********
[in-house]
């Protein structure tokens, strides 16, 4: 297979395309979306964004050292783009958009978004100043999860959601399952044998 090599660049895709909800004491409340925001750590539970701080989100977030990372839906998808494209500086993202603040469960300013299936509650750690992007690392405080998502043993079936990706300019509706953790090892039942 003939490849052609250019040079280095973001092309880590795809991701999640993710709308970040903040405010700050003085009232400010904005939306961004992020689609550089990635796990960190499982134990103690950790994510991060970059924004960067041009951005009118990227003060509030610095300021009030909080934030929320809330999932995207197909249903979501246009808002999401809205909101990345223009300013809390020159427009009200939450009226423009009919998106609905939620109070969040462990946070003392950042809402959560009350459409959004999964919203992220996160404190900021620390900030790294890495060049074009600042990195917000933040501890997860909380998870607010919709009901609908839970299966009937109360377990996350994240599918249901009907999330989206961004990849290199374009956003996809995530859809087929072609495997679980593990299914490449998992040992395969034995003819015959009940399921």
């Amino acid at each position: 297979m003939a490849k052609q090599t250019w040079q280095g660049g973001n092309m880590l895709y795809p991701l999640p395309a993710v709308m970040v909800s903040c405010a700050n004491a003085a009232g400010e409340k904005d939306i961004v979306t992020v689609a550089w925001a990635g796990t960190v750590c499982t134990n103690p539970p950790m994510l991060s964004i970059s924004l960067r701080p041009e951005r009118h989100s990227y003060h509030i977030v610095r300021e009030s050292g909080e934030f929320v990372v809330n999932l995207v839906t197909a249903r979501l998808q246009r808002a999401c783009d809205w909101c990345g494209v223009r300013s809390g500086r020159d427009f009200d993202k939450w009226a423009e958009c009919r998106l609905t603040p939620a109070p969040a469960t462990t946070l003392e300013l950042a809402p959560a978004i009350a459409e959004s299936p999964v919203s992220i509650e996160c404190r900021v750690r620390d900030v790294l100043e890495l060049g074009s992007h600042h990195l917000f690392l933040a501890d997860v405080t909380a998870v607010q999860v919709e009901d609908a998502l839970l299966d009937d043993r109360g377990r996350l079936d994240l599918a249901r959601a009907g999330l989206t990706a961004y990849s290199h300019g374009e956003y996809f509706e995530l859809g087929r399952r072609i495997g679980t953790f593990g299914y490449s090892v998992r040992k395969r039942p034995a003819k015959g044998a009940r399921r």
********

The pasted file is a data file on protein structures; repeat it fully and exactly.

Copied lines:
[in-house]
């Protein structure tokens, strides 16, 4: 297979395309979306964004050292783009958009978004100043999860959601399952044998 090599660049895709909800004491409340925001750590539970701080989100977030990372839906998808494209500086993202603040469960300013299936509650750690992007690392405080998502043993079936990706300019509706953790090892039942 003939490849052609250019040079280095973001092309880590795809991701999640993710709308970040903040405010700050003085009232400010904005939306961004992020689609550089990635796990960190499982134990103690950790994510991060970059924004960067041009951005009118990227003060509030610095300021009030909080934030929320809330999932995207197909249903979501246009808002999401809205909101990345223009300013809390020159427009009200939450009226423009009919998106609905939620109070969040462990946070003392950042809402959560009350459409959004999964919203992220996160404190900021620390900030790294890495060049074009600042990195917000933040501890997860909380998870607010919709009901609908839970299966009937109360377990996350994240599918249901009907999330989206961004990849290199374009956003996809995530859809087929072609495997679980593990299914490449998992040992395969034995003819015959009940399921």
């Amino acid at each position: 297979m003939a490849k052609q090599t250019w040079q280095g660049g973001n092309m880590l895709y795809p991701l999640p395309a993710v709308m970040v909800s903040c405010a700050n004491a003085a009232g400010e409340k904005d939306i961004v979306t992020v689609a550089w925001a990635g796990t960190v750590c499982t134990n103690p539970p950790m994510l991060s964004i970059s924004l960067r701080p041009e951005r009118h989100s990227y003060h509030i977030v610095r300021e009030s050292g909080e934030f929320v990372v809330n999932l995207v839906t197909a249903r979501l998808q246009r808002a999401c783009d809205w909101c990345g494209v223009r300013s809390g500086r020159d427009f009200d993202k939450w009226a423009e958009c009919r998106l609905t603040p939620a109070p969040a469960t462990t946070l003392e300013l950042a809402p959560a978004i009350a459409e959004s299936p999964v919203s992220i509650e996160c404190r900021v750690r620390d900030v790294l100043e890495l060049g074009s992007h600042h990195l917000f690392l933040a501890d997860v405080t909380a998870v607010q999860v919709e009901d609908a998502l839970l299966d009937d043993r109360g377990r996350l079936d994240l599918a249901r959601a009907g999330l989206t990706a961004y990849s290199h300019g374009e956003y996809f509706e995530l859809g087929r399952r072609i495997g679980t953790f593990g299914y490449s090892v998992r040992k395969r039942p034995a003819k015959g044998a009940r399921r």